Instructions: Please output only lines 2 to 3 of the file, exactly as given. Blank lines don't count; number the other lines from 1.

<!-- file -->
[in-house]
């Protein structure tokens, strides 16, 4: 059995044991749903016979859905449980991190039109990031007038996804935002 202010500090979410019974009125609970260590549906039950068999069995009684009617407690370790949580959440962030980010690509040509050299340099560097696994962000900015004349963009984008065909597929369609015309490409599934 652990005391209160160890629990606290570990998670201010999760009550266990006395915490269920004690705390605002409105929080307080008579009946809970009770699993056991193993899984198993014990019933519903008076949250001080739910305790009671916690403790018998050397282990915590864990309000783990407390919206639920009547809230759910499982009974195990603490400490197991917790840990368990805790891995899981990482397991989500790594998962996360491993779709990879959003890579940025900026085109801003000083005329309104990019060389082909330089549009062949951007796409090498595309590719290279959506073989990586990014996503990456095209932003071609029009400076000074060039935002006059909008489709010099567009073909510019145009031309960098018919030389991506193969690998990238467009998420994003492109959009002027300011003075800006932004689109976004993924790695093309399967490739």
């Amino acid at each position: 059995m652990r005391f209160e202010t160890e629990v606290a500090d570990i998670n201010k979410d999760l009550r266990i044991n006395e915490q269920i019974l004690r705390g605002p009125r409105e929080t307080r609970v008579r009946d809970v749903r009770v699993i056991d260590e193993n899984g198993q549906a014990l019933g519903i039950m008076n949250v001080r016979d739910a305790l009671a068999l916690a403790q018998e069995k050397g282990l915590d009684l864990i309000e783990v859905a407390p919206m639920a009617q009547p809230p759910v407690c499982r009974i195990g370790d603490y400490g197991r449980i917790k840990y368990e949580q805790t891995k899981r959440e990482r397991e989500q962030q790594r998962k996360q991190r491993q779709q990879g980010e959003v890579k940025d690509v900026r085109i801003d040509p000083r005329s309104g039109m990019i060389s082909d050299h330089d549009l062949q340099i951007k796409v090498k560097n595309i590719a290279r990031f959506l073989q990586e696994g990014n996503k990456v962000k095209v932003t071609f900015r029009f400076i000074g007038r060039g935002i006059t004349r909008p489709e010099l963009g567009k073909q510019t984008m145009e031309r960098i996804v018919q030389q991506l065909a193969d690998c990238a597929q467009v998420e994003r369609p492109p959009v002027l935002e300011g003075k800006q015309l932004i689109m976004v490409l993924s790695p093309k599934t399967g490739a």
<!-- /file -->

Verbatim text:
């Protein structure tokens, strides 16, 4: 059995044991749903016979859905449980991190039109990031007038996804935002 202010500090979410019974009125609970260590549906039950068999069995009684009617407690370790949580959440962030980010690509040509050299340099560097696994962000900015004349963009984008065909597929369609015309490409599934 652990005391209160160890629990606290570990998670201010999760009550266990006395915490269920004690705390605002409105929080307080008579009946809970009770699993056991193993899984198993014990019933519903008076949250001080739910305790009671916690403790018998050397282990915590864990309000783990407390919206639920009547809230759910499982009974195990603490400490197991917790840990368990805790891995899981990482397991989500790594998962996360491993779709990879959003890579940025900026085109801003000083005329309104990019060389082909330089549009062949951007796409090498595309590719290279959506073989990586990014996503990456095209932003071609029009400076000074060039935002006059909008489709010099567009073909510019145009031309960098018919030389991506193969690998990238467009998420994003492109959009002027300011003075800006932004689109976004993924790695093309399967490739």
């Amino acid at each position: 059995m652990r005391f209160e202010t160890e629990v606290a500090d570990i998670n201010k979410d999760l009550r266990i044991n006395e915490q269920i019974l004690r705390g605002p009125r409105e929080t307080r609970v008579r009946d809970v749903r009770v699993i056991d260590e193993n899984g198993q549906a014990l019933g519903i039950m008076n949250v001080r016979d739910a305790l009671a068999l916690a403790q018998e069995k050397g282990l915590d009684l864990i309000e783990v859905a407390p919206m639920a009617q009547p809230p759910v407690c499982r009974i195990g370790d603490y400490g197991r449980i917790k840990y368990e949580q805790t891995k899981r959440e990482r397991e989500q962030q790594r998962k996360q991190r491993q779709q990879g980010e959003v890579k940025d690509v900026r085109i801003d040509p000083r005329s309104g039109m990019i060389s082909d050299h330089d549009l062949q340099i951007k796409v090498k560097n595309i590719a290279r990031f959506l073989q990586e696994g990014n996503k990456v962000k095209v932003t071609f900015r029009f400076i000074g007038r060039g935002i006059t004349r909008p489709e010099l963009g567009k073909q510019t984008m145009e031309r960098i996804v018919q030389q991506l065909a193969d690998c990238a597929q467009v998420e994003r369609p492109p959009v002027l935002e300011g003075k800006q015309l932004i689109m976004v490409l993924s790695p093309k599934t399967g490739a």